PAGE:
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A new way to save lives? How do you get people to protect themselves?

December 10, 2003

It's a question health and public-safety officials have been asking for years. People know that their chances of surviving a car crash dramatically improve when they wear seat belts, but 60 percent of the 32,519 people killed in U.S. car wrecks last year weren't belted up.

People know that smoking cigarettes isn't healthy - there's a warning on each pack - but that didn't prevent 440,000 Americans from dying from tobacco-related diseases last year, according to the U.S. Centers for Disease Control.

And people certainly know that smoke detectors save lives, but the National Fire Protection Association reports that though more than 90 percent of all U.S. homes have them, about 20 percent of those units don't work.

In many cases that's because people have "borrowed" the batteries for other purposes or removed them because the detector sounded a low-battery alarm.

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That's what firefighters from Hagerstown and other Washington County municipalities are finding as they do volunteer inspections. In Hagerstown, 99 percent of the 4,000 residences visited each year have detectors, but a percentage of those units are either too old or without batteries.

Outside Hagerstown, which has had an aggressive smoke-detector program for years, the percentage of working detectors is lower. Williamsport volunteers who recently visited 99 homes had to install smoke detectors in 39 of them. In Maugansville, volunteers found 30 non-working detectors in 36 homes.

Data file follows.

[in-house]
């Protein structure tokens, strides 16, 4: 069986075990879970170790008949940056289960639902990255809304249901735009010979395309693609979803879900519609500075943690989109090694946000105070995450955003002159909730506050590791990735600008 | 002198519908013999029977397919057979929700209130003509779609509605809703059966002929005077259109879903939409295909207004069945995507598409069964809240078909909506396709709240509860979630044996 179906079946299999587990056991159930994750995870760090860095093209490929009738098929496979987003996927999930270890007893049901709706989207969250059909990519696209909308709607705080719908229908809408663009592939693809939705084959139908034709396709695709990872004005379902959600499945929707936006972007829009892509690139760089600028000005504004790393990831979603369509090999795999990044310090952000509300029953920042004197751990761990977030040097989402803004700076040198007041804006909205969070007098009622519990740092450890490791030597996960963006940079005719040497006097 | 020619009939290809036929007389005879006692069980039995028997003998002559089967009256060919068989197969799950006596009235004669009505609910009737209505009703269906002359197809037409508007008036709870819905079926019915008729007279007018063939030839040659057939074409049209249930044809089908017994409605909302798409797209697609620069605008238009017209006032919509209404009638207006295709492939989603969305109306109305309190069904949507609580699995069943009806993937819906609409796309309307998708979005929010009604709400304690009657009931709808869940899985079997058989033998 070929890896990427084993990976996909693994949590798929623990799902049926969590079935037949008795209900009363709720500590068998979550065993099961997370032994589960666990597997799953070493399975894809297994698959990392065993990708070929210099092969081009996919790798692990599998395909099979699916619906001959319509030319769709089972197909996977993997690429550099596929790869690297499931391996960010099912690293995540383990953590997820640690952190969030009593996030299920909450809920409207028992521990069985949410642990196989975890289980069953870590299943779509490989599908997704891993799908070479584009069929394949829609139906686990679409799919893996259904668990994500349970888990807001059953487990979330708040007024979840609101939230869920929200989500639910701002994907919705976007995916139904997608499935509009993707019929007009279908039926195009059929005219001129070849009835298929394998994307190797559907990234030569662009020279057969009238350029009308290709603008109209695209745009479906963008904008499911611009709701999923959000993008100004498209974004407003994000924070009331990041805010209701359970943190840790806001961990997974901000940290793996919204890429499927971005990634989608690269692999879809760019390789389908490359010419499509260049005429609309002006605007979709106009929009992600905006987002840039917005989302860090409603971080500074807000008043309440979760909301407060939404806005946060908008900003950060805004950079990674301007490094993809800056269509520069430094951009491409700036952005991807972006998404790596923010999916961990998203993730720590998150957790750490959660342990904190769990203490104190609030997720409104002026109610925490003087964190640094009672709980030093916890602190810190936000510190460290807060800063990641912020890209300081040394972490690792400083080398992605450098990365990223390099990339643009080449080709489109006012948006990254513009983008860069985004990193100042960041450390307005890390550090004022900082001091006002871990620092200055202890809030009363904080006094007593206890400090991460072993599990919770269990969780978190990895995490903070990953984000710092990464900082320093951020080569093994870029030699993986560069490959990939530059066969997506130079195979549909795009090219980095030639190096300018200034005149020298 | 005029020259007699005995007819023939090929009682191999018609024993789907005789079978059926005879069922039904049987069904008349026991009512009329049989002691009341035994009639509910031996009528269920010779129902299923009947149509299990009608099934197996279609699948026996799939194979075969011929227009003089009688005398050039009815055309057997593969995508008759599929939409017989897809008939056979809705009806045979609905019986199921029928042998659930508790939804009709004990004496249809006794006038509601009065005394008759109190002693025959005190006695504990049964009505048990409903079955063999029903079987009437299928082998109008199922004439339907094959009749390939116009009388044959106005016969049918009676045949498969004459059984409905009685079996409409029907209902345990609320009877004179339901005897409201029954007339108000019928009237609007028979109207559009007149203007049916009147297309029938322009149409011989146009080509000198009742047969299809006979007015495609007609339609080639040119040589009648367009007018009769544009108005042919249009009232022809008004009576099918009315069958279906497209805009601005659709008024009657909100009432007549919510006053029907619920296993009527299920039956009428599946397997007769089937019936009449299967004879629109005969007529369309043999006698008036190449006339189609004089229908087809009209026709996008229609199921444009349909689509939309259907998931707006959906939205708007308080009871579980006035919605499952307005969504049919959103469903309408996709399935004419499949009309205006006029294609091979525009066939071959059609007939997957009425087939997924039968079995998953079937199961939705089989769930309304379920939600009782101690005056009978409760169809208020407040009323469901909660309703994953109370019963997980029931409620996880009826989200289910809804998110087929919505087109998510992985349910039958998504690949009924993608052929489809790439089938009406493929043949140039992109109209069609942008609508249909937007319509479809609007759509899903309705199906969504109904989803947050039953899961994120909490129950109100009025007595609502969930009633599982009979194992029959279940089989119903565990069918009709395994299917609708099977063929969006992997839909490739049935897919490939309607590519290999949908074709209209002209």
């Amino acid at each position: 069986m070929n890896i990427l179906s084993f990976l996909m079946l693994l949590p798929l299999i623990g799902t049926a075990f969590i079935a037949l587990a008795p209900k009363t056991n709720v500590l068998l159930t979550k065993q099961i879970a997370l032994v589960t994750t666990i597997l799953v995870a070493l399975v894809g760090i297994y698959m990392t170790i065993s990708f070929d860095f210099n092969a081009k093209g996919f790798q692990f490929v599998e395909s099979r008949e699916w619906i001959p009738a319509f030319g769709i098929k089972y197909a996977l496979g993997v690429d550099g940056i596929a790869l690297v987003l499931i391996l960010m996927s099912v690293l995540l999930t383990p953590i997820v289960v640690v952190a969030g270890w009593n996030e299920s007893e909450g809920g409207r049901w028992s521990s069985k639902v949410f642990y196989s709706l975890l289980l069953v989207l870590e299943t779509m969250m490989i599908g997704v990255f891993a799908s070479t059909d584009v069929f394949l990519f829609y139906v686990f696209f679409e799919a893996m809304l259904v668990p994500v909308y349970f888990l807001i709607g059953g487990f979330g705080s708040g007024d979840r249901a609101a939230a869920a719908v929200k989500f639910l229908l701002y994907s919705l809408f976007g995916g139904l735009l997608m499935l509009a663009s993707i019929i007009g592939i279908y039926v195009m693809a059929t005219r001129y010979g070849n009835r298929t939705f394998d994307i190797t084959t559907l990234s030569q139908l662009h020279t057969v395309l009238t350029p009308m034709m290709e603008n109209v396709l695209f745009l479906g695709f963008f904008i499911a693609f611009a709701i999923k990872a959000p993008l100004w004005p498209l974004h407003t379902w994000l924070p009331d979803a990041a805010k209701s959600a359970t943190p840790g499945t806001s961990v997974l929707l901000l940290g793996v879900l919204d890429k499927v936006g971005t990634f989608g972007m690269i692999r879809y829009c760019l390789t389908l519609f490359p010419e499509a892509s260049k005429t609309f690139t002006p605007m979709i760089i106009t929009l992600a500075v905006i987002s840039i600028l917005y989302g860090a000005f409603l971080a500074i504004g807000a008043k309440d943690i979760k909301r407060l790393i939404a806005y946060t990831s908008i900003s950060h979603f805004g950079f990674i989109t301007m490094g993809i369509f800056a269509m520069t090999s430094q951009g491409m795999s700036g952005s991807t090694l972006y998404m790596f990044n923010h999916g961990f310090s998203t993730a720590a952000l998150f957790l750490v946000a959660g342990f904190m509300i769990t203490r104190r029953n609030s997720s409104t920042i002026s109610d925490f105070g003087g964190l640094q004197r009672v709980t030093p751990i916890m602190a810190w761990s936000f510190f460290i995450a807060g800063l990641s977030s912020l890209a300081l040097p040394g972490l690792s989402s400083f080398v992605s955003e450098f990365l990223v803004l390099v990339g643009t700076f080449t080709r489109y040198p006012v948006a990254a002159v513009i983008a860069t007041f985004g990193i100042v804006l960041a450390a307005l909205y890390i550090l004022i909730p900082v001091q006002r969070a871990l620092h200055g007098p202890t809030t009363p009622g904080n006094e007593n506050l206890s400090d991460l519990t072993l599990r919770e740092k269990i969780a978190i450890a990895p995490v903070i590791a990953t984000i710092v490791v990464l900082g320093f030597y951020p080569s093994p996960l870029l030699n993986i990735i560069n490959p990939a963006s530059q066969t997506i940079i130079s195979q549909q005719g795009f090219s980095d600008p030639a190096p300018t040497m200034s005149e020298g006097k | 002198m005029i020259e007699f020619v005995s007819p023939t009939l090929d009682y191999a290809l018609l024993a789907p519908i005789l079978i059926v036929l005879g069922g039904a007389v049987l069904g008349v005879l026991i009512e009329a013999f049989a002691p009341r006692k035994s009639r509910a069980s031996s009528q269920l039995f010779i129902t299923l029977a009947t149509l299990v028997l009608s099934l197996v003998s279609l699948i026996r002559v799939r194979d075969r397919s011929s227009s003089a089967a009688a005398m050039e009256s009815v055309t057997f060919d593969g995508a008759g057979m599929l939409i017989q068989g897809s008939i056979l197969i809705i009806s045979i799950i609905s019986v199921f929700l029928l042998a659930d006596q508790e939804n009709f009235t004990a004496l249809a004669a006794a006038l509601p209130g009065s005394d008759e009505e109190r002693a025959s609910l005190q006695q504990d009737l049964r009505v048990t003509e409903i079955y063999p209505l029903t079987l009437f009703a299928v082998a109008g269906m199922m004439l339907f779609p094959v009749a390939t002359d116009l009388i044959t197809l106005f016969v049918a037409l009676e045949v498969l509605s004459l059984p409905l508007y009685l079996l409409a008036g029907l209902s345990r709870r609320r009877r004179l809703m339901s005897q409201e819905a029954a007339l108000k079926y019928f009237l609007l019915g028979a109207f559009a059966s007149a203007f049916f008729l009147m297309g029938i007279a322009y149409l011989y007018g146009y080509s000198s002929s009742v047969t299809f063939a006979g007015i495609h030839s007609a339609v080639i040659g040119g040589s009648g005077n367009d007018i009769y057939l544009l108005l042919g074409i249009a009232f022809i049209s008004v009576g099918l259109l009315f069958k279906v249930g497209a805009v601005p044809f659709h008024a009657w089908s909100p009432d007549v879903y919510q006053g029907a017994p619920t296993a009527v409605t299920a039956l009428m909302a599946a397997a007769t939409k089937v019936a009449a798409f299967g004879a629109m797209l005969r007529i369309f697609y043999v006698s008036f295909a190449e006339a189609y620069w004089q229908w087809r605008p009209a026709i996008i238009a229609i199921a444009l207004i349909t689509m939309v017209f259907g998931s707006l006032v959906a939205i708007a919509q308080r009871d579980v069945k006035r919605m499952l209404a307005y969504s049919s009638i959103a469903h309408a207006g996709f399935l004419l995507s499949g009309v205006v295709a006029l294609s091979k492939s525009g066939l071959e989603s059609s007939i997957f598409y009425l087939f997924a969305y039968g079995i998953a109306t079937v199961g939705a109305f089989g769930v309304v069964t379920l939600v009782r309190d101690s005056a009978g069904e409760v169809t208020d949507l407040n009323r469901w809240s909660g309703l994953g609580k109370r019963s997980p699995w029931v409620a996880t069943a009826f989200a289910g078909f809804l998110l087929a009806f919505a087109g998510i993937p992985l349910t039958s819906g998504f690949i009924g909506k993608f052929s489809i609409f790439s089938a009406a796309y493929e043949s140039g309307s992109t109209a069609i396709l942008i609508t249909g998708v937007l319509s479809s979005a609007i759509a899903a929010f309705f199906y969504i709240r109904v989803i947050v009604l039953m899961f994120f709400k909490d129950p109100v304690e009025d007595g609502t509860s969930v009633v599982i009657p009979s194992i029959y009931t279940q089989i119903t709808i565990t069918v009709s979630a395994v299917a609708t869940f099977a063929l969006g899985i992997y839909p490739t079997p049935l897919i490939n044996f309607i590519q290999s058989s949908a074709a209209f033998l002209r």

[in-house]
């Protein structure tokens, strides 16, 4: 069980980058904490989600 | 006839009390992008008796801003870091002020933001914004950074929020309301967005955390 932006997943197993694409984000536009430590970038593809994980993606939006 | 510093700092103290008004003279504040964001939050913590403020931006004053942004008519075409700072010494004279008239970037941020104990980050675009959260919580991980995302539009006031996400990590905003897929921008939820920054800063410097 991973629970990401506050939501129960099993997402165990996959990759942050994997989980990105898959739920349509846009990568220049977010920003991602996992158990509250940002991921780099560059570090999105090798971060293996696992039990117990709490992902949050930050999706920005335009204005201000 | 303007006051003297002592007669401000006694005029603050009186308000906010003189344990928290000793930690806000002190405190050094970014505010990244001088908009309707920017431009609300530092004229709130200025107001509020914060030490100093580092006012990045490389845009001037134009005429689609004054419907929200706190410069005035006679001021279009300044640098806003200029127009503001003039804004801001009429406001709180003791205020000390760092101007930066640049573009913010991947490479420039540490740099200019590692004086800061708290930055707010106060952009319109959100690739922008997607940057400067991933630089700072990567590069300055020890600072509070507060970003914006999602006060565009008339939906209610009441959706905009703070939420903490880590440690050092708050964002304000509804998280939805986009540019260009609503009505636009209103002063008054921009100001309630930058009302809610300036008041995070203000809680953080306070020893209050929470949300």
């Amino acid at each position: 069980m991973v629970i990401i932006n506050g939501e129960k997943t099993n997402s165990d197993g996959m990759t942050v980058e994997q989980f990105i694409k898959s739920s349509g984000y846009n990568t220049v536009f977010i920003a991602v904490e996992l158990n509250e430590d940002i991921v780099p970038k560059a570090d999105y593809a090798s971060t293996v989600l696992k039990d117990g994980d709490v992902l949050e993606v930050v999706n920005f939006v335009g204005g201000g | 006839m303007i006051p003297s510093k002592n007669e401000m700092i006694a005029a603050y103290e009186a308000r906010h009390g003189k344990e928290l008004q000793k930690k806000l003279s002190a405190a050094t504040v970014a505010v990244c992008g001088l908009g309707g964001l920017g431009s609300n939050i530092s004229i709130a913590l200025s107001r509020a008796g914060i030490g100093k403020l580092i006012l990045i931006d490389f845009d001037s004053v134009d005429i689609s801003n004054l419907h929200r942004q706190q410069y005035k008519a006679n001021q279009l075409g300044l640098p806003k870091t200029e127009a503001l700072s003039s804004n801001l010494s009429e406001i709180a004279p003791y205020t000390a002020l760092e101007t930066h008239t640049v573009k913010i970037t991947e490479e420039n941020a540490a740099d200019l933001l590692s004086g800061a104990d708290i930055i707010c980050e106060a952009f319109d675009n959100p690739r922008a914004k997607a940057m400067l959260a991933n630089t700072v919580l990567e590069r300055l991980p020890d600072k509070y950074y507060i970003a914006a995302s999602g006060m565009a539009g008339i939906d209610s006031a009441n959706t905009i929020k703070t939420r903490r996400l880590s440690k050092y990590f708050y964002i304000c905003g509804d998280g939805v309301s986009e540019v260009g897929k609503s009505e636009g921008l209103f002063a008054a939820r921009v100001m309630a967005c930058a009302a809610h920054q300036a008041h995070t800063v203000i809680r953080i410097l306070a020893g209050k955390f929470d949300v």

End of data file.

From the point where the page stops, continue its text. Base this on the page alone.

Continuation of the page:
Doing checks is more difficult for departments outside the city which have all-volunteer crews working on detector-inspector detail. That suggests a possible solution.

The last Board of County Commissioners heard a proposal for a coordinated county-wide fire/rescue fund appeal. Why not combine the collection of donations with a smoke-detector inspection and the provision of fresh batteries, if necessary.

To the companies that might say they don't have the personnel for such an effort, why not seek additional volunteers, not for running calls, but for checking smoke detectors and picking up money?

For a couple of weeks per year, such volunteers could provide a great service to their communities, even though they would never ride an ambulance or a fire truck. Despite that, their efforts just might save some lives.

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